I woke up yesterday morning curled up into a ball of deep heaving tears. As I sit to write this I realize today marks exactly 6 months since our father was identified as certifiably dead. Not exactly the easiest or best way to put it, but flat out, it isn’t the day he died, it is the day they identified him as dead. However, I didn’t wake up crying because of the anniversary, but rather the last moments of a very active and visceral dream I’d been having with him. I have not dreamed of my father up until now.
We were traveling around, as if we were doing errands; shopping, collecting things and shoving items into a vehicle we were in. I vaguely remember my mother being along for all this, nagging her Pito about the things we were collecting. I remember struggling to get some things in, and when pulling things out of the back, feeling as if there was no way we could get all that stuff back in there again. Also my father, in a way that felt like a playful joke, had written on the back of my calves while I was driving, a model number and serial number for something. I recall not having my glasses to clearly see the numbers.
We were not “home” but it felt as if we were staying in some transitional space.
My father opens a door to a “bedroom” and says, “I’ve got some things to get down about the cars, then I am going to bed.” I suddenly feel as if this is my only chance so I tell him, “I have something to talk to you about,” and I follow him in. I feel anxious and timid about even approaching what I am there to talk to him about. He sits at a computer running through an application and asks to see my calves. The serial numbers I feel are related to the Jag. As the program runs, a document is created on the screen and there are signatures inscribed on “sign here” lines; the name Julie something is signed, like a Jane Doe sample, on numerous pages.
I ask, “So this is something we need if we decide we need to sell the Jag?”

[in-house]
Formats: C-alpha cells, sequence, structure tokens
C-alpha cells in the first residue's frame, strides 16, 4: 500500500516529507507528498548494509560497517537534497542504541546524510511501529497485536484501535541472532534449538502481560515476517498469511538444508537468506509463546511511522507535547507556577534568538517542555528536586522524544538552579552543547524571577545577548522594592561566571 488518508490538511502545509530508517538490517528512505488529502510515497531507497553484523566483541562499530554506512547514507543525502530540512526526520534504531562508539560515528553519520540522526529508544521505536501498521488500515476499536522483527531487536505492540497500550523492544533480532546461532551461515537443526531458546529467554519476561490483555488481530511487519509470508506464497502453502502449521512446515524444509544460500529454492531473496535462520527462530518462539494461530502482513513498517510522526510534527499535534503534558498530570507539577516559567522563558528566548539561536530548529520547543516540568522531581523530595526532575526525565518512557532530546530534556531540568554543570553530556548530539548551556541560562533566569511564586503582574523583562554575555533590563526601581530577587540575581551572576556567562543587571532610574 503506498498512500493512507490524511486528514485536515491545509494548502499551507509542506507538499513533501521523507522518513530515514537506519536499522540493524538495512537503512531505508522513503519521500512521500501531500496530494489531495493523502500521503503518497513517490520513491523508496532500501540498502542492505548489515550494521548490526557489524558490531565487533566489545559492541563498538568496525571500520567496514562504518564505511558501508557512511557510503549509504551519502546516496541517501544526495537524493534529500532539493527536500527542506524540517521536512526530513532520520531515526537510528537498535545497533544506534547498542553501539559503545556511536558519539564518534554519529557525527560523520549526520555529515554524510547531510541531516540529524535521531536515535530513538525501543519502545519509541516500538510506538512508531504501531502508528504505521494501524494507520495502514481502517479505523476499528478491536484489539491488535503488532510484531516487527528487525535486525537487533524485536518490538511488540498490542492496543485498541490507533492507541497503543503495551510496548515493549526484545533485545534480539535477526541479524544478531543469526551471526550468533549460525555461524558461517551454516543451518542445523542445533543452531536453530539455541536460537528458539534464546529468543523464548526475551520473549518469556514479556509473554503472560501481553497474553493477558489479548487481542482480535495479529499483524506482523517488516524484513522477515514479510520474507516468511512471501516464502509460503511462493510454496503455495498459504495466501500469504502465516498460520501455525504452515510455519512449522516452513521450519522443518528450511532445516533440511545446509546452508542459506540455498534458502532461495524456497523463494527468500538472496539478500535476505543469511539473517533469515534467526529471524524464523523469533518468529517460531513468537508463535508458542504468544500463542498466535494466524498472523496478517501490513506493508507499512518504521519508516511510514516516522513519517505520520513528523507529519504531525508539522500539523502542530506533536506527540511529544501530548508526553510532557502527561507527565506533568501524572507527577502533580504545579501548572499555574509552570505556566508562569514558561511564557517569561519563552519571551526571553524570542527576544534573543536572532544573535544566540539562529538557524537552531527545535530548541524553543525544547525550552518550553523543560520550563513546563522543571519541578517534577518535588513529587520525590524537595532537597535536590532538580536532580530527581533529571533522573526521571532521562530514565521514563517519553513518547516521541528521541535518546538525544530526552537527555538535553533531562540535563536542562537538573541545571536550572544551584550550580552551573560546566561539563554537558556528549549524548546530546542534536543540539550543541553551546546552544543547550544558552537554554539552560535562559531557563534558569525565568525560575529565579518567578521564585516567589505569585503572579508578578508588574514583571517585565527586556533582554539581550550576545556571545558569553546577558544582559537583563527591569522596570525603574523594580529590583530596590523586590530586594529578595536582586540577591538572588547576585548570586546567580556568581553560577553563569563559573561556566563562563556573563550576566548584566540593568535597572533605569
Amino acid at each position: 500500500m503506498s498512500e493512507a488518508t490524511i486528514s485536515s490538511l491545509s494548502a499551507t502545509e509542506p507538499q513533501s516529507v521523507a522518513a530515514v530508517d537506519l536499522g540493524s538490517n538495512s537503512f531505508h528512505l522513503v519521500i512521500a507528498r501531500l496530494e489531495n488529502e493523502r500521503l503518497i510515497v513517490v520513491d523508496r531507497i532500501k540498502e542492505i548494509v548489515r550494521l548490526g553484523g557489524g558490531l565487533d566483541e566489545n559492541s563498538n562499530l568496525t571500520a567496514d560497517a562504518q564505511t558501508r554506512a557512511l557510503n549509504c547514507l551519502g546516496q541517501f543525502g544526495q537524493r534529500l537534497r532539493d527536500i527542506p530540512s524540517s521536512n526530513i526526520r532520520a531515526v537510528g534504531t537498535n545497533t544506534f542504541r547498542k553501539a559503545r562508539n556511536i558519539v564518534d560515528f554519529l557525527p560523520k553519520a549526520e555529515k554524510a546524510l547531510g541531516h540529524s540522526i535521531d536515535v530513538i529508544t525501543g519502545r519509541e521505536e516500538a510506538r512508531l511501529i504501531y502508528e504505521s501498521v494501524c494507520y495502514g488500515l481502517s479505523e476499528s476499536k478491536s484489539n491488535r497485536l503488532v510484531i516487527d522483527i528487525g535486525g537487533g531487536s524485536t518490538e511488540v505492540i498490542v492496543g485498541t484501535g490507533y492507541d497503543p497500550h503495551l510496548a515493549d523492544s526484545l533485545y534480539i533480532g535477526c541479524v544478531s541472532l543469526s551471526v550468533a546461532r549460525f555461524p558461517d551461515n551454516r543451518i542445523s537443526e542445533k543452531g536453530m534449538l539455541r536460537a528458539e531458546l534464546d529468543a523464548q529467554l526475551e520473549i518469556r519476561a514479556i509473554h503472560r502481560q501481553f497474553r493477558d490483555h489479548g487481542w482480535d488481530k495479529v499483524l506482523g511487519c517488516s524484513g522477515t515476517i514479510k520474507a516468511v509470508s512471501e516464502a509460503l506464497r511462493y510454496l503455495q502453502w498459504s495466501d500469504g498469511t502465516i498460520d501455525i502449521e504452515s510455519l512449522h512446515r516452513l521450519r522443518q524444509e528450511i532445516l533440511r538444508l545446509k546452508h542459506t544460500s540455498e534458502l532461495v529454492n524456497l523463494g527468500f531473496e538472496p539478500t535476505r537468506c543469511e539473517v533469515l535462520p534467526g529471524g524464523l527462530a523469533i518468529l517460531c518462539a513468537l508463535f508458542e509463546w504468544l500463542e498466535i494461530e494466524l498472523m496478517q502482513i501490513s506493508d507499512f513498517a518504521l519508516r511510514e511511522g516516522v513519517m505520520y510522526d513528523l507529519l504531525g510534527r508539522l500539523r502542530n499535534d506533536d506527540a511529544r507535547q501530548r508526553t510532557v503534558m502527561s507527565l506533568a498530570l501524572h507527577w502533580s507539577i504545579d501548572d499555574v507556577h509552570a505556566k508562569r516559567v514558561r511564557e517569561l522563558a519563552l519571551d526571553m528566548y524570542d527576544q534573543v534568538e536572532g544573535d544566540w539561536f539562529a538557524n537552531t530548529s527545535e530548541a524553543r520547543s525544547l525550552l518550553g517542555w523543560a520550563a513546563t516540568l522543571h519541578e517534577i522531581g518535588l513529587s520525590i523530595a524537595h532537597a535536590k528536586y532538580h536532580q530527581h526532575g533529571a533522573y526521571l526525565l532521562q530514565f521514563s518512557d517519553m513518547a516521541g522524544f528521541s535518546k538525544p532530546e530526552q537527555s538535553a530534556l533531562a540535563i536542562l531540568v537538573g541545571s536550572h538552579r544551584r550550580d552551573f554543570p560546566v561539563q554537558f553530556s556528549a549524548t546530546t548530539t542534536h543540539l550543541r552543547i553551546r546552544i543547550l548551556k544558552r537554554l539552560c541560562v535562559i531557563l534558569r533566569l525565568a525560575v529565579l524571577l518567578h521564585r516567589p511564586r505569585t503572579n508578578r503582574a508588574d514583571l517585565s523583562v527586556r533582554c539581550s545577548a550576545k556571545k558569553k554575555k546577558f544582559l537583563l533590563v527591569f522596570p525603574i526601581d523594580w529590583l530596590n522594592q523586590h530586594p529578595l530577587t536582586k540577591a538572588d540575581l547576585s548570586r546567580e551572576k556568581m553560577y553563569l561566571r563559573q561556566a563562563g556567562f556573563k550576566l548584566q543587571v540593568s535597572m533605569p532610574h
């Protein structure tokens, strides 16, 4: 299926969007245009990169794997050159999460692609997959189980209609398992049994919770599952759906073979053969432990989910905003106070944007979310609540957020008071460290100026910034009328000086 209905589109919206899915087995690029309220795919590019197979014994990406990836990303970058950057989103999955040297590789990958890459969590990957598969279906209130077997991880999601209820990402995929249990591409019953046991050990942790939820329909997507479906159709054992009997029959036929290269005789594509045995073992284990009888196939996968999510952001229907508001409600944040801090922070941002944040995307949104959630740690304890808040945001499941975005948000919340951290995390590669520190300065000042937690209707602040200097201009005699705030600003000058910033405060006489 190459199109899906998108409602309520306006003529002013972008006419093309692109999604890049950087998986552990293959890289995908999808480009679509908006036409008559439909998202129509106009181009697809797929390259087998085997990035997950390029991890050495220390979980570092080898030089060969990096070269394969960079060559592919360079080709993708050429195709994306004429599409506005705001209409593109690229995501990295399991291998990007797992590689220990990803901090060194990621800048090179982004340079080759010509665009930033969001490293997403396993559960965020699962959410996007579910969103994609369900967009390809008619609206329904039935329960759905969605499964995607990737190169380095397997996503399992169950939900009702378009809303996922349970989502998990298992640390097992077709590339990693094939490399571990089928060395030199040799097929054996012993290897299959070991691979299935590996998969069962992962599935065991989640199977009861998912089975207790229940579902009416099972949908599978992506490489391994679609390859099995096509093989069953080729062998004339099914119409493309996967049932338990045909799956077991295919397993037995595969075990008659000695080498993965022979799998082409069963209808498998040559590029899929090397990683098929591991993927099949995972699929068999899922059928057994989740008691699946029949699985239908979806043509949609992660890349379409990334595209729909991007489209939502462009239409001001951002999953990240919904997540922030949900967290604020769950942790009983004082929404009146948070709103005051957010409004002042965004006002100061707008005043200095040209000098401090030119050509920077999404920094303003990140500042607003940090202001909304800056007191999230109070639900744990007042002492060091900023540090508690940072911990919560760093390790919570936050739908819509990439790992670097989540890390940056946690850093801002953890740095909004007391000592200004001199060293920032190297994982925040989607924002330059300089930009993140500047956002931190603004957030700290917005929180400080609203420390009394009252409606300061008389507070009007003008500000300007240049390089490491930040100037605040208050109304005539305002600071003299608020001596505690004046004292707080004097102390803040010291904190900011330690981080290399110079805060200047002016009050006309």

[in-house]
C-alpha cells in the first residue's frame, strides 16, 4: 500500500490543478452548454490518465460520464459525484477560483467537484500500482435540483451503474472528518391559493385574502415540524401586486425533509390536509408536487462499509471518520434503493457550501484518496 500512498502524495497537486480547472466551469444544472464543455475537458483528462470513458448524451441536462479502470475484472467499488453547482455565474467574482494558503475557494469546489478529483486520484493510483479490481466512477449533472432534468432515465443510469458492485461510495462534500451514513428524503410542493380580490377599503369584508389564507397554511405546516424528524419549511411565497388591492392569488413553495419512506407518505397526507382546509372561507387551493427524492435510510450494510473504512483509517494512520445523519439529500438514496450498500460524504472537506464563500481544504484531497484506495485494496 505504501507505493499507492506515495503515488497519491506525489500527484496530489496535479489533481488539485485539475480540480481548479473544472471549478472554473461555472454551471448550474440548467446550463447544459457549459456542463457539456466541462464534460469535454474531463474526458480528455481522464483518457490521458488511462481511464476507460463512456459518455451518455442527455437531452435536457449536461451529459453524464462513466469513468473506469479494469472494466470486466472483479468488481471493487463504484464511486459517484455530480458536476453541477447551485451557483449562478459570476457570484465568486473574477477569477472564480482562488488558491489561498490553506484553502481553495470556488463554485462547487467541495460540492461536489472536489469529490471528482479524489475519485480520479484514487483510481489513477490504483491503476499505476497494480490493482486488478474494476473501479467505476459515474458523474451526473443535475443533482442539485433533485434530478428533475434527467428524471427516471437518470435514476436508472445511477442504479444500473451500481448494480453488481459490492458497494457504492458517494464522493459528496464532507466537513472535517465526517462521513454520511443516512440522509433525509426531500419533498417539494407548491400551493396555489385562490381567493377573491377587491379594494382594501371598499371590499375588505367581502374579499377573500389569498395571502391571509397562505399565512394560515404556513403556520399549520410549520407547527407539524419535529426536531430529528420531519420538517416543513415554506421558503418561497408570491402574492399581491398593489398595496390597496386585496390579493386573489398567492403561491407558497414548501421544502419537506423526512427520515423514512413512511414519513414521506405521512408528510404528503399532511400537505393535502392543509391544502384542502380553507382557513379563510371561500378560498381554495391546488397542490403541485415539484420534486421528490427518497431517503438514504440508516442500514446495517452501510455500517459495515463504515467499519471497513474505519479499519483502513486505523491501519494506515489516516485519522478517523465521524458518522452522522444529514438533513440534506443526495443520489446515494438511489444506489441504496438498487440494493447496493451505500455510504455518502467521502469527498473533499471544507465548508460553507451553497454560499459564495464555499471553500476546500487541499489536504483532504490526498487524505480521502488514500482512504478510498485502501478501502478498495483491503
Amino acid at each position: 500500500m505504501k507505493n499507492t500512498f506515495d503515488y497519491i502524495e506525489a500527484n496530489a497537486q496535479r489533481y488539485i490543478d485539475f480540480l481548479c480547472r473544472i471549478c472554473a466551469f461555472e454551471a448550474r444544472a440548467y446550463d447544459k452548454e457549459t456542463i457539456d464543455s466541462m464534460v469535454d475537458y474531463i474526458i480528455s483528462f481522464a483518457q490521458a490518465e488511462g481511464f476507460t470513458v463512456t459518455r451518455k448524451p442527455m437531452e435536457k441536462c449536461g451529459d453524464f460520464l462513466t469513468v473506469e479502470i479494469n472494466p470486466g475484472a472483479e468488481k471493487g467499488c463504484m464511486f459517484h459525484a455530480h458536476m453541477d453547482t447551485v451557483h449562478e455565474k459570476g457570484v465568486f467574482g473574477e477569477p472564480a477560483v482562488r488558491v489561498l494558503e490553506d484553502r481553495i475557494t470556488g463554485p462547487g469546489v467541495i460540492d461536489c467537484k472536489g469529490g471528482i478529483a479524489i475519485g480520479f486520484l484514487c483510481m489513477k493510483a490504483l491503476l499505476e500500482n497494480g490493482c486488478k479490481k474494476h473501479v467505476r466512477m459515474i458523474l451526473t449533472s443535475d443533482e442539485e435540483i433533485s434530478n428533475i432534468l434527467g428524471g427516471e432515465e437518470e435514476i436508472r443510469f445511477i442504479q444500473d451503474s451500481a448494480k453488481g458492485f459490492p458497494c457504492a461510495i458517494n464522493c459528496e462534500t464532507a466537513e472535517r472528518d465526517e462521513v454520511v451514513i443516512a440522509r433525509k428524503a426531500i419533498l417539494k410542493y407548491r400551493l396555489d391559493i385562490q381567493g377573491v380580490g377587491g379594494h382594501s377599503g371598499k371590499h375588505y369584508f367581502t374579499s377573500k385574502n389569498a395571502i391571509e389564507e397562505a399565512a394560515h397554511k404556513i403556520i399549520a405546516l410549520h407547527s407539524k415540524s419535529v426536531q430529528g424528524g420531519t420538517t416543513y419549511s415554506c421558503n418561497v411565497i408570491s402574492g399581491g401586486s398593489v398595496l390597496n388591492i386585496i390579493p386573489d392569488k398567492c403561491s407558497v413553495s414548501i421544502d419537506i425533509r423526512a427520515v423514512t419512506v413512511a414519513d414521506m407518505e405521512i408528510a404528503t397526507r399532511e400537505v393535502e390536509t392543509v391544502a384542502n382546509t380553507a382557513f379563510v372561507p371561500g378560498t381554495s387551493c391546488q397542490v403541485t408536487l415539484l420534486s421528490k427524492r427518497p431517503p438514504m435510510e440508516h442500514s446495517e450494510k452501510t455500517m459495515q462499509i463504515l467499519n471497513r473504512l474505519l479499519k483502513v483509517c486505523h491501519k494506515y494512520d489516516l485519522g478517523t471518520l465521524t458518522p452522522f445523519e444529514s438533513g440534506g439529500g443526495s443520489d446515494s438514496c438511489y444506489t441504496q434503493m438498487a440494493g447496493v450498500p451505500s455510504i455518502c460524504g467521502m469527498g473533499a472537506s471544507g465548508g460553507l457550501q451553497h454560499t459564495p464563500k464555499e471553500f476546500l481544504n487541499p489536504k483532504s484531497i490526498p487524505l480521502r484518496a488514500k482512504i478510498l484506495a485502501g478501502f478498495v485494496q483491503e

Pa turns to me, puzzled, “Why would you need to sell the Jag?”
“Pa, it’s a huge fiscal responsibility!” I can hear my exasperation with him, and he is looking at me with similar sentiment. “How is that even practical? It’s not like I can make it my primary car, Pa!” For a moment, his face changes as he recognizes that this is so powerfully true.
Then a different transition of expression as his face shifts into a soft, almost childlike expression of wonderment, and he looks out the window in front of us to the Jaguar, “That’s what I get for having a toy that beautiful,” he whispers. (And because he whispered this, I am still not sure exactly how he said it, but “I get,” and “beautiful” were there, and I could feel the energy with which it was expressed.)
“And the color, Pa, that you picked for that car is by far my favorite. It IS beautiful!”
Our eyes meet and I can feel all my guilt and fear well up in me about both his most prized possession AND my responsibility for it. I quiver like a child, like his daughter coming for reassurance. “You won’t be mad at me if we decide to sell it?” I ask as I begin to feel my lip quiver in the vast space he holds. Tears come as he opens his big arms, and I fall into the crick of his shoulder and neck. I can feel his grey whiskers against my neck, and I can smell his Pito smell, and he holds me in a big embrace as I weep against him.
I wake up, crying. I can’t tell which is real for a few moments, so I keep my eyes closed and cry into the dream as best I can, for as long as I can, because I miss him. I’m afraid I will forget his smell, the way his hugs feel, and the warmth of his body when he has held me close.